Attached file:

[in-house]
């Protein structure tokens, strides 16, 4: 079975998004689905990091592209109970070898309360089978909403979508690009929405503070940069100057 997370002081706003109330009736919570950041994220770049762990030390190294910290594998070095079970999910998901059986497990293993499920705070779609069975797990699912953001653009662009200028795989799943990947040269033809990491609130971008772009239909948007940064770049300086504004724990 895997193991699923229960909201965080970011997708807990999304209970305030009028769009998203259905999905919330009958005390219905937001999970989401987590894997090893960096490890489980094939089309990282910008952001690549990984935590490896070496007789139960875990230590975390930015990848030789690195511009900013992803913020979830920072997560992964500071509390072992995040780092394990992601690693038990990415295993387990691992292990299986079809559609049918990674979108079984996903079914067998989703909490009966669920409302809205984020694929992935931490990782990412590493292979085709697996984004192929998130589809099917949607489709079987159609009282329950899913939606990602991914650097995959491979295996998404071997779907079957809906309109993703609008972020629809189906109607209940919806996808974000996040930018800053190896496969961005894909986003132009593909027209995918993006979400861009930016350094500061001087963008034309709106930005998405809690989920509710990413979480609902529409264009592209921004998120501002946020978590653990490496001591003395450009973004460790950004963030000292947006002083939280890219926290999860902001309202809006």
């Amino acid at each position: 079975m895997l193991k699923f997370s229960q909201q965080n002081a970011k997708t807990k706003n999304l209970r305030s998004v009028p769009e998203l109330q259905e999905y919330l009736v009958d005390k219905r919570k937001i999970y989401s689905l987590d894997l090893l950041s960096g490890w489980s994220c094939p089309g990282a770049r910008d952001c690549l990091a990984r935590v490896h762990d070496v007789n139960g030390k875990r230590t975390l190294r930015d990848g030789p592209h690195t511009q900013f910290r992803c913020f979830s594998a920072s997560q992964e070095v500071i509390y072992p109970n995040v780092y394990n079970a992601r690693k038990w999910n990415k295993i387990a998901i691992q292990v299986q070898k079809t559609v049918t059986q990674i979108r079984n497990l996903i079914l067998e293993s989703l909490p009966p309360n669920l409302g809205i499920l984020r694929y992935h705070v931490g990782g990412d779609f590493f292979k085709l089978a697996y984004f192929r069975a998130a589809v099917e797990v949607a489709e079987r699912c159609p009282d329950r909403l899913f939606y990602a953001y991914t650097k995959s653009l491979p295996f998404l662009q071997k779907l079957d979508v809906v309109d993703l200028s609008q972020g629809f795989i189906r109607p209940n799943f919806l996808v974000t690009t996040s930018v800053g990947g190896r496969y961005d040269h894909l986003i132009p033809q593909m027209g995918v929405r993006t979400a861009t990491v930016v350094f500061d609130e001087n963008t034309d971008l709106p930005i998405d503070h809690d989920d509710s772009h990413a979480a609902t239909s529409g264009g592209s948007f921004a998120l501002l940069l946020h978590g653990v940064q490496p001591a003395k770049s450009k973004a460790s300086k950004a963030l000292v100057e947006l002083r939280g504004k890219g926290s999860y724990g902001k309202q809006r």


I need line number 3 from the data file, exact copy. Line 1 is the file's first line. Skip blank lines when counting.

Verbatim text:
């Amino acid at each position: 079975m895997l193991k699923f997370s229960q909201q965080n002081a970011k997708t807990k706003n999304l209970r305030s998004v009028p769009e998203l109330q259905e999905y919330l009736v009958d005390k219905r919570k937001i999970y989401s689905l987590d894997l090893l950041s960096g490890w489980s994220c094939p089309g990282a770049r910008d952001c690549l990091a990984r935590v490896h762990d070496v007789n139960g030390k875990r230590t975390l190294r930015d990848g030789p592209h690195t511009q900013f910290r992803c913020f979830s594998a920072s997560q992964e070095v500071i509390y072992p109970n995040v780092y394990n079970a992601r690693k038990w999910n990415k295993i387990a998901i691992q292990v299986q070898k079809t559609v049918t059986q990674i979108r079984n497990l996903i079914l067998e293993s989703l909490p009966p309360n669920l409302g809205i499920l984020r694929y992935h705070v931490g990782g990412d779609f590493f292979k085709l089978a697996y984004f192929r069975a998130a589809v099917e797990v949607a489709e079987r699912c159609p009282d329950r909403l899913f939606y990602a953001y991914t650097k995959s653009l491979p295996f998404l662009q071997k779907l079957d979508v809906v309109d993703l200028s609008q972020g629809f795989i189906r109607p209940n799943f919806l996808v974000t690009t996040s930018v800053g990947g190896r496969y961005d040269h894909l986003i132009p033809q593909m027209g995918v929405r993006t979400a861009t990491v930016v350094f500061d609130e001087n963008t034309d971008l709106p930005i998405d503070h809690d989920d509710s772009h990413a979480a609902t239909s529409g264009g592209s948007f921004a998120l501002l940069l946020h978590g653990v940064q490496p001591a003395k770049s450009k973004a460790s300086k950004a963030l000292v100057e947006l002083r939280g504004k890219g926290s999860y724990g902001k309202q809006r």